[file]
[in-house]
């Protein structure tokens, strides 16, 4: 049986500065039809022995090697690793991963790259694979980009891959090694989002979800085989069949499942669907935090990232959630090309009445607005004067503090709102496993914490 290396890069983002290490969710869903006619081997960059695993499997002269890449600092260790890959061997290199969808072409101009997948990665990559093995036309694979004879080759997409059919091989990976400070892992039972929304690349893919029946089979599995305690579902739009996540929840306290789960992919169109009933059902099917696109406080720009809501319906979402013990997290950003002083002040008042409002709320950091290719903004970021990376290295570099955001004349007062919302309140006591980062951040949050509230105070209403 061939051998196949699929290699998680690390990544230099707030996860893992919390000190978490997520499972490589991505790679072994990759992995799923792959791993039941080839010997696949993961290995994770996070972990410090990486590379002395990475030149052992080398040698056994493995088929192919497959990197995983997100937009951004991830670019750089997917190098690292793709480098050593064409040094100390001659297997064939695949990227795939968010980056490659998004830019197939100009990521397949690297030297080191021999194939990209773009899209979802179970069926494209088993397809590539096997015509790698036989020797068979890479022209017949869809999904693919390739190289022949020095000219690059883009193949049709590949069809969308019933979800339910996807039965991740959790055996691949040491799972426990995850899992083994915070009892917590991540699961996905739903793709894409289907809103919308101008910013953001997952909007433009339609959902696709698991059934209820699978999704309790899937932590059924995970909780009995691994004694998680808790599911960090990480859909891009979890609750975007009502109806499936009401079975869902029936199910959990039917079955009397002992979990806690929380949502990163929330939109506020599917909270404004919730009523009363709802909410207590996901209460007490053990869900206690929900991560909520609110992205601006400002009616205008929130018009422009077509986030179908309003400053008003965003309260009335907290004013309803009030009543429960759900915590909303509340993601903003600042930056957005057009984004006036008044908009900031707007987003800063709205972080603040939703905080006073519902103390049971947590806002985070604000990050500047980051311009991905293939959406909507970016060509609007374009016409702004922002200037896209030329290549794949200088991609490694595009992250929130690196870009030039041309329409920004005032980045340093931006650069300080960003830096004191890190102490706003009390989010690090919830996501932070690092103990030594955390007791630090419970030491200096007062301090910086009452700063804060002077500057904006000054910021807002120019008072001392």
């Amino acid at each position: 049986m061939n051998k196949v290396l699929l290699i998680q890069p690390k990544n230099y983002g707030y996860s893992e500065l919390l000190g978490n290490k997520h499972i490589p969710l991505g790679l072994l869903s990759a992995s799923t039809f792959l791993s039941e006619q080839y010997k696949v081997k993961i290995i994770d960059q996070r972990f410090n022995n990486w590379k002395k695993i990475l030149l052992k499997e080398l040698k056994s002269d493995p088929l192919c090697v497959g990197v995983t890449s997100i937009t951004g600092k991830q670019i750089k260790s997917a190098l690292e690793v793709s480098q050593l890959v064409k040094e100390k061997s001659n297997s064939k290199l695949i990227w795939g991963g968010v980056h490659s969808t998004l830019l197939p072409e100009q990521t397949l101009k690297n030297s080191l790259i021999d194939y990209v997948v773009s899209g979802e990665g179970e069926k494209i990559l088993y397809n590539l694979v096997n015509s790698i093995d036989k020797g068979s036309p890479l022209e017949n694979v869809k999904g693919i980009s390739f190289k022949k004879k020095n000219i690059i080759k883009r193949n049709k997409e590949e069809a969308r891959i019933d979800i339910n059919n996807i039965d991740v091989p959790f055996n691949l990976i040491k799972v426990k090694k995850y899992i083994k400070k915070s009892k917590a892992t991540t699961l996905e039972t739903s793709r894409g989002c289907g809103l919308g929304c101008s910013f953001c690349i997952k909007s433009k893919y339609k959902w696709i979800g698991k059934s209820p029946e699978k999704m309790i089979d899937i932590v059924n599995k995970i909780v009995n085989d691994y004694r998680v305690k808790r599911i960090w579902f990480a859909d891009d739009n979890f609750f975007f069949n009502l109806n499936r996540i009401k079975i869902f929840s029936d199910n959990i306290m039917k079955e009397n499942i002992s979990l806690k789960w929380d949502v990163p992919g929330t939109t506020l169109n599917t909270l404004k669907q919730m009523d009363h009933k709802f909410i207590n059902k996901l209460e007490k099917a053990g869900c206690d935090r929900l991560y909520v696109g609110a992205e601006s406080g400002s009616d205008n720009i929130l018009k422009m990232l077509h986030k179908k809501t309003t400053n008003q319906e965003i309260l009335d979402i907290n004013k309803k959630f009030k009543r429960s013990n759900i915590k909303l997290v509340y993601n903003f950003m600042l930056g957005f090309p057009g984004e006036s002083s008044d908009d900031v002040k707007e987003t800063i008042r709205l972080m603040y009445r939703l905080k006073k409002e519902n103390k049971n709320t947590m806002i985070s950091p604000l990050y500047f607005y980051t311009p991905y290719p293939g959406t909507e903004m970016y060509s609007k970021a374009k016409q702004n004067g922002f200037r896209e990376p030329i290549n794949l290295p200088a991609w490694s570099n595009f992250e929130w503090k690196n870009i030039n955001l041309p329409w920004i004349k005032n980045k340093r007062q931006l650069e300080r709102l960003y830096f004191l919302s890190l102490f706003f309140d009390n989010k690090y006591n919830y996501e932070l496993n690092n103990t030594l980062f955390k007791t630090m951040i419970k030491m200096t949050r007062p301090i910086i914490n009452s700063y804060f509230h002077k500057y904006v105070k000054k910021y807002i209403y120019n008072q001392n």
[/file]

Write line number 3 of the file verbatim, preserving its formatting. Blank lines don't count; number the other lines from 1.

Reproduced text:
């Amino acid at each position: 049986m061939n051998k196949v290396l699929l290699i998680q890069p690390k990544n230099y983002g707030y996860s893992e500065l919390l000190g978490n290490k997520h499972i490589p969710l991505g790679l072994l869903s990759a992995s799923t039809f792959l791993s039941e006619q080839y010997k696949v081997k993961i290995i994770d960059q996070r972990f410090n022995n990486w590379k002395k695993i990475l030149l052992k499997e080398l040698k056994s002269d493995p088929l192919c090697v497959g990197v995983t890449s997100i937009t951004g600092k991830q670019i750089k260790s997917a190098l690292e690793v793709s480098q050593l890959v064409k040094e100390k061997s001659n297997s064939k290199l695949i990227w795939g991963g968010v980056h490659s969808t998004l830019l197939p072409e100009q990521t397949l101009k690297n030297s080191l790259i021999d194939y990209v997948v773009s899209g979802e990665g179970e069926k494209i990559l088993y397809n590539l694979v096997n015509s790698i093995d036989k020797g068979s036309p890479l022209e017949n694979v869809k999904g693919i980009s390739f190289k022949k004879k020095n000219i690059i080759k883009r193949n049709k997409e590949e069809a969308r891959i019933d979800i339910n059919n996807i039965d991740v091989p959790f055996n691949l990976i040491k799972v426990k090694k995850y899992i083994k400070k915070s009892k917590a892992t991540t699961l996905e039972t739903s793709r894409g989002c289907g809103l919308g929304c101008s910013f953001c690349i997952k909007s433009k893919y339609k959902w696709i979800g698991k059934s209820p029946e699978k999704m309790i089979d899937i932590v059924n599995k995970i909780v009995n085989d691994y004694r998680v305690k808790r599911i960090w579902f990480a859909d891009d739009n979890f609750f975007f069949n009502l109806n499936r996540i009401k079975i869902f929840s029936d199910n959990i306290m039917k079955e009397n499942i002992s979990l806690k789960w929380d949502v990163p992919g929330t939109t506020l169109n599917t909270l404004k669907q919730m009523d009363h009933k709802f909410i207590n059902k996901l209460e007490k099917a053990g869900c206690d935090r929900l991560y909520v696109g609110a992205e601006s406080g400002s009616d205008n720009i929130l018009k422009m990232l077509h986030k179908k809501t309003t400053n008003q319906e965003i309260l009335d979402i907290n004013k309803k959630f009030k009543r429960s013990n759900i915590k909303l997290v509340y993601n903003f950003m600042l930056g957005f090309p057009g984004e006036s002083s008044d908009d900031v002040k707007e987003t800063i008042r709205l972080m603040y009445r939703l905080k006073k409002e519902n103390k049971n709320t947590m806002i985070s950091p604000l990050y500047f607005y980051t311009p991905y290719p293939g959406t909507e903004m970016y060509s609007k970021a374009k016409q702004n004067g922002f200037r896209e990376p030329i290549n794949l290295p200088a991609w490694s570099n595009f992250e929130w503090k690196n870009i030039n955001l041309p329409w920004i004349k005032n980045k340093r007062q931006l650069e300080r709102l960003y830096f004191l919302s890190l102490f706003f309140d009390n989010k690090y006591n919830y996501e932070l496993n690092n103990t030594l980062f955390k007791t630090m951040i419970k030491m200096t949050r007062p301090i910086i914490n009452s700063y804060f509230h002077k500057y904006v105070k000054k910021y807002i209403y120019n008072q001392n």